Three-year/unlimited mileage
Boot size: 
500 litres
Width: 
1923mm
Length: 
4681mm
Height : 
1624mm
Tax: 
First year is £830 then £450 in years two to six.

Best Porsche Macan for... 

Porsche Macan S Diesel (2014 to Oct 2018)
A diesel engine in a Porsche would have been unheard of a decade ago (except for in tractors) but this smooth, refined and powerful 258hp 3.0-litre unit summons up 0-62mph in 6.3 seconds, while around 35mpg (44.8mpg officially) does nothing to undermine the Macan’s sporty character. It also has the pulling power and traction to take a family on a skiing trip in total luxury. Not available from new.
Porsche Macan Turbo (2014 to Oct 2018)
The Macan GTS has a decent turn of pace but the Turbo is far quicker still. It’s capable of 0-62mph in a Porsche 911-rivalling 4.8 seconds – impressive for a two-tonne SUV.

Porsche Macan History 

April 2014 The Macan goes on sale in three guises: 3.0 S, 3.6-litre Turbo petrol, and S Diesel.
October 2015 The Macan GTS, a sportier version of the S and powered by an uprated version of its 3.0-litre petrol engine, is launched.
June 2016 Macan 2.0 goes on sale claiming improved fuel consumption and lower emissions.
October 2018 Facelifted Macan is launched with just one engine – a detuned and cleaned-up version of the outgoing 2.0-litre turbo petrol. All previous engines dropped. The return of larger and more powerful versions of these engines is promised from 2019.

Understanding Porsche Macan car names 

  • Macan
  • Version
    Macan
  • Version
    The facelifted Macan is likely to follow the same naming convention as the outgoing car with trim level and engine being directly linked. For example, the Macan S not only has more equipment than the basic Macan but it also has the 3.0-litre turbo petrol engine. The GTS has still more equipment and a more powerful 3.0-litre engine.

Porsche Macan Engines 

2.0-litre turbo

Previously, Porsche offered a 3.0-litre V6 petrol in various guises, a 3.0-litre diesel, as well as a 2.0-litre petrol turbo. These can be read about in the used section.

From new, Porsche currently only offers a 2.0-litre turbo petrol engine. It’s a cleaner, but less powerful version of the previous 2.0-litre engine. It does almost 35mpg on the new WLTP emissions test cycle, but can still crack 0-62mph in 6.7 seconds.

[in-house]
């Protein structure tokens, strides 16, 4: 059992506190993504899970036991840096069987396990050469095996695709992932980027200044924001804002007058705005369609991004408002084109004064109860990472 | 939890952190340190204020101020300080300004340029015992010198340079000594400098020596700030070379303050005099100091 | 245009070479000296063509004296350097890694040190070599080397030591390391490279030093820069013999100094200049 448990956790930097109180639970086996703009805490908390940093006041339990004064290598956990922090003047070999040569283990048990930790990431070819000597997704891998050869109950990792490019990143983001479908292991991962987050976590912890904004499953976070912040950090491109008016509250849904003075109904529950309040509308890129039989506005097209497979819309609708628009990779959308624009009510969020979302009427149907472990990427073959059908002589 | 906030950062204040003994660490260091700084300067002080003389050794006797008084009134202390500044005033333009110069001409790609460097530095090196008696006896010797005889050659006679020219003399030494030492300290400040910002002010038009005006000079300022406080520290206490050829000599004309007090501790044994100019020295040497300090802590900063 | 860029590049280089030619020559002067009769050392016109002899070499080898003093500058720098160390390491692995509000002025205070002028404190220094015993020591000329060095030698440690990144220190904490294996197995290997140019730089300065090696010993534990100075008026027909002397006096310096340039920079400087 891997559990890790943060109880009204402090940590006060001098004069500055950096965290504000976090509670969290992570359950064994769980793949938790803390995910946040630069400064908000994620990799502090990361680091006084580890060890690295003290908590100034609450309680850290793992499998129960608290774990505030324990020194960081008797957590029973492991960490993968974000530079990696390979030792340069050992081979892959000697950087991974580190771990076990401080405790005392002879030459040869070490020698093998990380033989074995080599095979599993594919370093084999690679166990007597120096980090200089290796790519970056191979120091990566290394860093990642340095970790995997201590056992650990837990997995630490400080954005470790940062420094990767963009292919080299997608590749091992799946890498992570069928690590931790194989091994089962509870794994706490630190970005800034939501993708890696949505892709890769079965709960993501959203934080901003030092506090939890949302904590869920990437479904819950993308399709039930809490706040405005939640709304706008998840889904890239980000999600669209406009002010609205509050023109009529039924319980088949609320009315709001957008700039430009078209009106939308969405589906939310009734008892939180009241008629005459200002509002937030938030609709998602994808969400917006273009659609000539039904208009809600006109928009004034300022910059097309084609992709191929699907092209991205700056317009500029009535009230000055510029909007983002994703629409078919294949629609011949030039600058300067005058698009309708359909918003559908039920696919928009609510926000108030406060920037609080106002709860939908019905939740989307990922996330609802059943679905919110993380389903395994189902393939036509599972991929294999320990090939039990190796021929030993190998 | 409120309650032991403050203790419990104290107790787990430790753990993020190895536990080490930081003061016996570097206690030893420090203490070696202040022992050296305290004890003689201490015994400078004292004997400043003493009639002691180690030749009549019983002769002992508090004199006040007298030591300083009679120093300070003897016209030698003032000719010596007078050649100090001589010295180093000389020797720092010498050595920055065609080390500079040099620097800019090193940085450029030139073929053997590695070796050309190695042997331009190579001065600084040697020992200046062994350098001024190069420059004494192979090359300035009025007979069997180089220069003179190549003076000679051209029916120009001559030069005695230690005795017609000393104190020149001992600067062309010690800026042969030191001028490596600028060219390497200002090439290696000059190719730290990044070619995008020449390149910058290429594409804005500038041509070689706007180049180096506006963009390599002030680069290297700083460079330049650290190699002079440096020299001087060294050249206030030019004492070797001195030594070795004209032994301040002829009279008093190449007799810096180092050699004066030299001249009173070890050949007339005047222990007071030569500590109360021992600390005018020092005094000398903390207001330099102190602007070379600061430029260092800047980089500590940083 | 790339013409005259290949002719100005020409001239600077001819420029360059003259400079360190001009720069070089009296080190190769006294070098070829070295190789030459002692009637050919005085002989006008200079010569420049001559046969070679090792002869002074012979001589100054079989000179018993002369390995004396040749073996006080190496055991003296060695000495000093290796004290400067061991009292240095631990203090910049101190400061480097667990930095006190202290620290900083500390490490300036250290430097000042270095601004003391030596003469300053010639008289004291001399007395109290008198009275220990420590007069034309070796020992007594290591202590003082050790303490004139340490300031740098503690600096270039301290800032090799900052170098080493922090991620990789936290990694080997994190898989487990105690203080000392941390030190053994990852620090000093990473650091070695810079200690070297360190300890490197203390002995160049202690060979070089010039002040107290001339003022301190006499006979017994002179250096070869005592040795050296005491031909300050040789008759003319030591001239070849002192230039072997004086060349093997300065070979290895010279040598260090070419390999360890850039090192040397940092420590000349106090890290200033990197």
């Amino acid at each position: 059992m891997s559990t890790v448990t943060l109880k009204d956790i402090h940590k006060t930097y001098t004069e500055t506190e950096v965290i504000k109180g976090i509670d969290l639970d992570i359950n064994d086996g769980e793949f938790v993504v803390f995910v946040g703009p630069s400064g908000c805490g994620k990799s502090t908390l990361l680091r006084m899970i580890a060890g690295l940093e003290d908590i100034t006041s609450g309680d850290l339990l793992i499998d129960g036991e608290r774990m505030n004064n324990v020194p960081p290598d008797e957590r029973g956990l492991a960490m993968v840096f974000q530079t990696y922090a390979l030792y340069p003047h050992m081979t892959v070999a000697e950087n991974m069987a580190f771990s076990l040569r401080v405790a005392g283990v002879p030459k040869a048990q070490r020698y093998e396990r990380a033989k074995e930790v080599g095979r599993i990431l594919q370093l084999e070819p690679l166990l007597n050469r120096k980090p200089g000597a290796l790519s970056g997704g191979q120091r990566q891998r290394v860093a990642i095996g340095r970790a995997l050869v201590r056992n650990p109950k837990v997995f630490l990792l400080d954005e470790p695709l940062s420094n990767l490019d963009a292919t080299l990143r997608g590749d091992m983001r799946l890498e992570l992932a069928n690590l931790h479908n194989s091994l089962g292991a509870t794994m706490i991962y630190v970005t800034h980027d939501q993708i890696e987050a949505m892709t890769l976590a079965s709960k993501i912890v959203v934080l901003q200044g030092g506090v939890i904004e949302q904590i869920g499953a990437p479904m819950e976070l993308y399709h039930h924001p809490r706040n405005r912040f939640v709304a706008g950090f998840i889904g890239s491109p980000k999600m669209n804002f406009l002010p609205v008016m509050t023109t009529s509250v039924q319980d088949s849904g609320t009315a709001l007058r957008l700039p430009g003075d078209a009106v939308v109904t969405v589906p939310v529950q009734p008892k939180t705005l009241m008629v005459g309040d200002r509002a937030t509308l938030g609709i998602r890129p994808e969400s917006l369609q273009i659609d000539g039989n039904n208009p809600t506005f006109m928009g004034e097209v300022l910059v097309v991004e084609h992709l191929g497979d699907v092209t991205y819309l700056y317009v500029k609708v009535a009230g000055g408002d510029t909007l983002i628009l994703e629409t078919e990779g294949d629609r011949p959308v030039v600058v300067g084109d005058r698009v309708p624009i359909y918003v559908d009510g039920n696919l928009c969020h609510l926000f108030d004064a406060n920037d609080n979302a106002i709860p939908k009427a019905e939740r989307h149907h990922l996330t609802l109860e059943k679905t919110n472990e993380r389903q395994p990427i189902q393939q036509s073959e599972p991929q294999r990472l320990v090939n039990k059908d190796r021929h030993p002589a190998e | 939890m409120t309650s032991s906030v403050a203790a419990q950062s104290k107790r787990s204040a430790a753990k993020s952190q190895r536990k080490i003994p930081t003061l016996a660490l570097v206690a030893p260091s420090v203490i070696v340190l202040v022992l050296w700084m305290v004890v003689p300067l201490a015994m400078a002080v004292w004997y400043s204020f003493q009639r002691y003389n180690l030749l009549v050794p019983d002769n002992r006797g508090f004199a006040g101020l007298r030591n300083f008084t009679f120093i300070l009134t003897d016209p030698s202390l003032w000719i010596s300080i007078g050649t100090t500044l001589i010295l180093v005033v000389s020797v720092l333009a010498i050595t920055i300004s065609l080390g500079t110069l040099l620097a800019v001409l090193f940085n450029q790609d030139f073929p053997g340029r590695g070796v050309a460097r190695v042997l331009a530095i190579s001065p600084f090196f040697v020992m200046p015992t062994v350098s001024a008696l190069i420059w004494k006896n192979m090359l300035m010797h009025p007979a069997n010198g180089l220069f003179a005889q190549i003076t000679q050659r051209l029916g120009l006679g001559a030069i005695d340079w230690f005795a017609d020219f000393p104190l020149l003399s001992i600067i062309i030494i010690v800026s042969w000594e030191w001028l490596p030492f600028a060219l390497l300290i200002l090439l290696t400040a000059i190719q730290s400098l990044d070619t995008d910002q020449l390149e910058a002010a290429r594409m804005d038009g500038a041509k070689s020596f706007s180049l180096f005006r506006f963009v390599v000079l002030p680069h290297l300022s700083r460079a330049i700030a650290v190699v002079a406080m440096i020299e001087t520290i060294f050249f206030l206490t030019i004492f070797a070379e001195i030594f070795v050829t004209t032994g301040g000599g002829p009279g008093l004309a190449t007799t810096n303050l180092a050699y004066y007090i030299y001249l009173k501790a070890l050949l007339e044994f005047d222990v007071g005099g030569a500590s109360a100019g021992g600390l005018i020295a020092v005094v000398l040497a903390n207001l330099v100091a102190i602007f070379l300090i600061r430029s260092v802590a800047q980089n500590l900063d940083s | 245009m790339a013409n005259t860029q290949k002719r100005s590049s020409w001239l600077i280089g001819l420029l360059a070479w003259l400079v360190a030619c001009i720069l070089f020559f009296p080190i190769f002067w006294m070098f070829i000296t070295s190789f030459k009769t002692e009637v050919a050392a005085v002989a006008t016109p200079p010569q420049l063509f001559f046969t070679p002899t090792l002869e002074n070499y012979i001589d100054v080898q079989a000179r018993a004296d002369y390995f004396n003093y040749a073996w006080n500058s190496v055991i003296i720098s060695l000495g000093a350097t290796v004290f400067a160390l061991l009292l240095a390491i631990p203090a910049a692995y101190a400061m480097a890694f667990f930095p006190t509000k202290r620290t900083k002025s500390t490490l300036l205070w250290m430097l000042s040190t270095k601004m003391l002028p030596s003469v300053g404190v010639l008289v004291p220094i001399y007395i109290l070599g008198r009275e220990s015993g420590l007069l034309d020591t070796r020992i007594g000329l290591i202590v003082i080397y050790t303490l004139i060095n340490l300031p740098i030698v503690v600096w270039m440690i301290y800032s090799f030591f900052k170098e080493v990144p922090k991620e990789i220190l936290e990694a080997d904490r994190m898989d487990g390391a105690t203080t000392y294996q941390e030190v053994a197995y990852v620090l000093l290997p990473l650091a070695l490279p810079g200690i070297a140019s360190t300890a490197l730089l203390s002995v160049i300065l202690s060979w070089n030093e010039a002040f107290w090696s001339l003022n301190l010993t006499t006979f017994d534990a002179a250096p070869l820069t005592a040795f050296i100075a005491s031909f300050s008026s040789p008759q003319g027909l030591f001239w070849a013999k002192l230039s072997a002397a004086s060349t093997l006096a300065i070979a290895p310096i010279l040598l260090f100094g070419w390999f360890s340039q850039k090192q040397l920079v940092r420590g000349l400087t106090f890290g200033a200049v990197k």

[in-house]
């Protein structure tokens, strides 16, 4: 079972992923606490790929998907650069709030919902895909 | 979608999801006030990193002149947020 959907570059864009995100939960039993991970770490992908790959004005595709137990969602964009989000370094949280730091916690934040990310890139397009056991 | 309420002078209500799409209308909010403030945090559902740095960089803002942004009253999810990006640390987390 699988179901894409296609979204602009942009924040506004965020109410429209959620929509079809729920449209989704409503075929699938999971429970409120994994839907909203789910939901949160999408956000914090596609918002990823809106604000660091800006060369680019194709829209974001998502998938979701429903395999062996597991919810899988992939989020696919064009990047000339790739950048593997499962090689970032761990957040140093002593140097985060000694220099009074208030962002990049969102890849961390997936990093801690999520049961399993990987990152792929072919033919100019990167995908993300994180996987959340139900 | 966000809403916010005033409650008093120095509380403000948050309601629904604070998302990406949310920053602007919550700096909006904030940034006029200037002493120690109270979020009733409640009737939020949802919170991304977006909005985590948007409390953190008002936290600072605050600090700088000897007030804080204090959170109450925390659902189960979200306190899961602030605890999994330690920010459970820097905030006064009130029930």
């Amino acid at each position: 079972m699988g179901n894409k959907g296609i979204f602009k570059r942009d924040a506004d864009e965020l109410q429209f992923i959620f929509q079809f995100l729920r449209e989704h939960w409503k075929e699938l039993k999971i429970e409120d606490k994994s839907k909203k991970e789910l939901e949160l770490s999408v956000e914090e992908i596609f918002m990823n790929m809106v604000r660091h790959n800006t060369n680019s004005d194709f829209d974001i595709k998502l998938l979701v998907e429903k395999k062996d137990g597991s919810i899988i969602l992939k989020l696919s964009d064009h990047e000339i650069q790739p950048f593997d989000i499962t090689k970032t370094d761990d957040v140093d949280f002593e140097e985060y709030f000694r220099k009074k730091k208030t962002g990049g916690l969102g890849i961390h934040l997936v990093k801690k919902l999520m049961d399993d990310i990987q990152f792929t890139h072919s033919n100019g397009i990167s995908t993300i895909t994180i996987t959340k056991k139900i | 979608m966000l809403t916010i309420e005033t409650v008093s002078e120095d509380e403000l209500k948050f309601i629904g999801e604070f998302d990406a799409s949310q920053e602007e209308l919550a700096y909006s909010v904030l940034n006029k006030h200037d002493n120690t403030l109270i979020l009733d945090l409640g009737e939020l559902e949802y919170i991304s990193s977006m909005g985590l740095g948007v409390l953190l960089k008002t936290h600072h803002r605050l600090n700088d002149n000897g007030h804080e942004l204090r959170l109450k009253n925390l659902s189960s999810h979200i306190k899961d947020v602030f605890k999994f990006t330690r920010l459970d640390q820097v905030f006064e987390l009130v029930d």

It will be followed in 2019 by the return of a cleaner and more powerful version of the outgoing 3.0-litre V6, destined for a facelifted Macan S.

A still more powerful version of this engine will be fitted to the Macan GTS and will be available in late 2019.

The Macan Turbo will get the 2.9-litre turbo V6 from the larger Cayenne SUV. There will be no hybrid engine.

Fuel

Fuel economy

Power

Acceleration

Top speed

2.0

Petrol

34.9mpg

242bhp

0-62mph: 6.7s

139mph

Porsche Macan Trims 

Although only the base version of the facelifted range launched in October 2018 has been released, it’s clear Porsche intends to retain and build on the Macan’s outgoing trims.

Whether it is new or outgoing, every Macan has all-wheel drive, an automatic gearbox, a multi-function sports steering wheel with paddleshifters (to change gear manually), electric tailgate, alloy wheels and an audio system – although the last two in this list vary depending on the version of the car you buy.

Standard headlights are halogen, with bi-xenon alternatives on the Turbo (or as an option on other variants), while all tail-lights are LEDs. The facelifted model has LED headlights as standard, while the LED rear lights now extend across the width of the car.

The interior is swathed in leather, while standard eight-way adjustable seats are upholstered in Alcantara, upgraded to adaptive sports seats on the Turbo. Two-zone climate control is available on all models. The facelifted model adds a new steering wheel from the Porsche 911.